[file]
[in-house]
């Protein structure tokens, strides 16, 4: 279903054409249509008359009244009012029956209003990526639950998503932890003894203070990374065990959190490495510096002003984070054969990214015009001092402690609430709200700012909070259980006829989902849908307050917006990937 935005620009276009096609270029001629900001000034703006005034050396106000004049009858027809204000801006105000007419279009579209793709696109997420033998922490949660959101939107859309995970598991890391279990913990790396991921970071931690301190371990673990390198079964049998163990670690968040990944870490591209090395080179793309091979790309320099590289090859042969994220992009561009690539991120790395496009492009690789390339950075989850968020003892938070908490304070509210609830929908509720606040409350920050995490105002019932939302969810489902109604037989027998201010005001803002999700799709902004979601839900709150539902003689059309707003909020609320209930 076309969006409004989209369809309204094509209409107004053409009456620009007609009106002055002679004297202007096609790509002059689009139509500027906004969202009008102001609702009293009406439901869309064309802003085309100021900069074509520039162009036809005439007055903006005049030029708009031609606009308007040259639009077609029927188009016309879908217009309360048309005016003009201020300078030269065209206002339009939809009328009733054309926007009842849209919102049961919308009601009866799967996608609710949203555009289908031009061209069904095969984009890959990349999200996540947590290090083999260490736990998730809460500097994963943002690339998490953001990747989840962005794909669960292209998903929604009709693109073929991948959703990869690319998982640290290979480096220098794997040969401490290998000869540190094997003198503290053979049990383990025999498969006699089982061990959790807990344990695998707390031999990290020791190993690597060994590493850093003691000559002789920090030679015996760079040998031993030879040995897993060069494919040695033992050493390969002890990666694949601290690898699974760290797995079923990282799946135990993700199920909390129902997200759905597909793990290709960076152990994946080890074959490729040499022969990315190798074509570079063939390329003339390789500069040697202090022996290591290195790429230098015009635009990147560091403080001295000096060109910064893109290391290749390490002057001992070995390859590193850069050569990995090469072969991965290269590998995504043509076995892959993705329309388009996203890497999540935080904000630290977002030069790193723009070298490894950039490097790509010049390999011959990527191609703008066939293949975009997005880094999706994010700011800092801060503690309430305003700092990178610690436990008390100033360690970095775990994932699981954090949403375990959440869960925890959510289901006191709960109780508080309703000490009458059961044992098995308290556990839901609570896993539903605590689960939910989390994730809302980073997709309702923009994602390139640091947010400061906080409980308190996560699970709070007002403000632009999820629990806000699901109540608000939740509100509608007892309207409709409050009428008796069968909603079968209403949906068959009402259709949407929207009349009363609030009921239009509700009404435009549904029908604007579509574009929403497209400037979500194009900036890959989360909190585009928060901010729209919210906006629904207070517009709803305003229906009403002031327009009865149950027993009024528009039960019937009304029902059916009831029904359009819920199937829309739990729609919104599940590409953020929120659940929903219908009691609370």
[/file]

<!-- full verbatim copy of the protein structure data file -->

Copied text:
[in-house]
């Protein structure tokens, strides 16, 4: 279903054409249509008359009244009012029956209003990526639950998503932890003894203070990374065990959190490495510096002003984070054969990214015009001092402690609430709200700012909070259980006829989902849908307050917006990937 935005620009276009096609270029001629900001000034703006005034050396106000004049009858027809204000801006105000007419279009579209793709696109997420033998922490949660959101939107859309995970598991890391279990913990790396991921970071931690301190371990673990390198079964049998163990670690968040990944870490591209090395080179793309091979790309320099590289090859042969994220992009561009690539991120790395496009492009690789390339950075989850968020003892938070908490304070509210609830929908509720606040409350920050995490105002019932939302969810489902109604037989027998201010005001803002999700799709902004979601839900709150539902003689059309707003909020609320209930 076309969006409004989209369809309204094509209409107004053409009456620009007609009106002055002679004297202007096609790509002059689009139509500027906004969202009008102001609702009293009406439901869309064309802003085309100021900069074509520039162009036809005439007055903006005049030029708009031609606009308007040259639009077609029927188009016309879908217009309360048309005016003009201020300078030269065209206002339009939809009328009733054309926007009842849209919102049961919308009601009866799967996608609710949203555009289908031009061209069904095969984009890959990349999200996540947590290090083999260490736990998730809460500097994963943002690339998490953001990747989840962005794909669960292209998903929604009709693109073929991948959703990869690319998982640290290979480096220098794997040969401490290998000869540190094997003198503290053979049990383990025999498969006699089982061990959790807990344990695998707390031999990290020791190993690597060994590493850093003691000559002789920090030679015996760079040998031993030879040995897993060069494919040695033992050493390969002890990666694949601290690898699974760290797995079923990282799946135990993700199920909390129902997200759905597909793990290709960076152990994946080890074959490729040499022969990315190798074509570079063939390329003339390789500069040697202090022996290591290195790429230098015009635009990147560091403080001295000096060109910064893109290391290749390490002057001992070995390859590193850069050569990995090469072969991965290269590998995504043509076995892959993705329309388009996203890497999540935080904000630290977002030069790193723009070298490894950039490097790509010049390999011959990527191609703008066939293949975009997005880094999706994010700011800092801060503690309430305003700092990178610690436990008390100033360690970095775990994932699981954090949403375990959440869960925890959510289901006191709960109780508080309703000490009458059961044992098995308290556990839901609570896993539903605590689960939910989390994730809302980073997709309702923009994602390139640091947010400061906080409980308190996560699970709070007002403000632009999820629990806000699901109540608000939740509100509608007892309207409709409050009428008796069968909603079968209403949906068959009402259709949407929207009349009363609030009921239009509700009404435009549904029908604007579509574009929403497209400037979500194009900036890959989360909190585009928060901010729209919210906006629904207070517009709803305003229906009403002031327009009865149950027993009024528009039960019937009304029902059916009831029904359009819920199937829309739990729609919104599940590409953020929120659940929903219908009691609370």